We found significant associations in all those domains, crime, education, employment, substance use, mental health. For instance, children — for each point on the social competence scale, children were twice as likely to receive a college degree by age 25. There were consistent results for the crime outcomes.
From USA Today
Children with poor social skills in kindergarten are by no means a lost cause, pediatrician Dina Lieser said.

The study provides a hopeful message, because it's possible to improve social skills throughout childhood, said Lieser, chairwoman of the American Academy of Pediatrics' council on early childhood, who wasn't involved in the study.

Friday Open Thread

Here's a reprint of an article in Crosscut from 2011 on earthquake preparedness.  Also, I went to KUOW's Week in Review at U Heights and they had an expert who thinks two things.  One, Seattle won't be near as devastated as cities/towns right on the coast and two, that the fault right under Seattle would be the worst earthquake (even if a smaller one like 6.0).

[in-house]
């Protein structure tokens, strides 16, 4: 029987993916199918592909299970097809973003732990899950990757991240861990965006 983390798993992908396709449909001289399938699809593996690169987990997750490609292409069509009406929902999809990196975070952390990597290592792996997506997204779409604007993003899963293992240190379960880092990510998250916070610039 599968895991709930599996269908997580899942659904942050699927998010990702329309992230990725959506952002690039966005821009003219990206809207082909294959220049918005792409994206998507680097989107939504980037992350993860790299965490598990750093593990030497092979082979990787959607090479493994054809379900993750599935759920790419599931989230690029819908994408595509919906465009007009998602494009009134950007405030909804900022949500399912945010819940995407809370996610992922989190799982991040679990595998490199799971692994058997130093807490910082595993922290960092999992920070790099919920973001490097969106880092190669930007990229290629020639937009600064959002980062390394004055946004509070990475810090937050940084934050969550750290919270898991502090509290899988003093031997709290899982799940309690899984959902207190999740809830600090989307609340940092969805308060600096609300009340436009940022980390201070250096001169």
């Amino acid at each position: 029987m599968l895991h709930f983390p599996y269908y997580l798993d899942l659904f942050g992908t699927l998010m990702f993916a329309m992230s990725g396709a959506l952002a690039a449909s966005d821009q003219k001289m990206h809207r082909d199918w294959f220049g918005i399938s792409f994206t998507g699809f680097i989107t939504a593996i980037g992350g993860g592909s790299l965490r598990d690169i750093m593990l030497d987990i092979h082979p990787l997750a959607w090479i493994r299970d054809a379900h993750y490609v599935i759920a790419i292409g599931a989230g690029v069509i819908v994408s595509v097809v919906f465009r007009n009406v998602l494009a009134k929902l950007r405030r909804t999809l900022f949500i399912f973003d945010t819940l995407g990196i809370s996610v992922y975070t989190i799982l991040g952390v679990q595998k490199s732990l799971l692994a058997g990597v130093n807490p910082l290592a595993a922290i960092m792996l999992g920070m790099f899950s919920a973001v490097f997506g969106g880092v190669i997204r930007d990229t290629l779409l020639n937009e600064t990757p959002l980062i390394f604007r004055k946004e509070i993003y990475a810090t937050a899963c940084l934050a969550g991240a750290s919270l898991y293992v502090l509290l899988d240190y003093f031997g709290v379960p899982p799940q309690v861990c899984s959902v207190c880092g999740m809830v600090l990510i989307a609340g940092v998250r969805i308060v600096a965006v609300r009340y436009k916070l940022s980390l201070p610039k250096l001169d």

Boy, that new version of NCLB can't come fast enough (or Arne Duncan leave soon enough).   From the Answer Sheet at the Washington Post, Obama administration denies state’s request to relax test mandates for students with serious disabilities:

Thursday, July 16, 2015

Oakland Educators in Seattle To Talk about Successful Discipline Program

This fell off my radar when I saw it weeks ago but the City invited Oakland educators who have a proven program to help solve the issue of disproportional discipline for minority students in a holistic way.

Ida B. Wells Birthday Today

One of the Middle College locations - also being reworked by the district -  is named for Ida B. Wells and it is Google's highlight on their home page.   Here's the Ida B. Wells School for Social Justice at UW Facebook page.

Bipartisan Senate Majority Passes Every Child Achieves Act

From Diane Ravitch, news that the Senate has passed their long-awaited revision to No Child Left Behind, the Every Child Achieves Act (ECAA).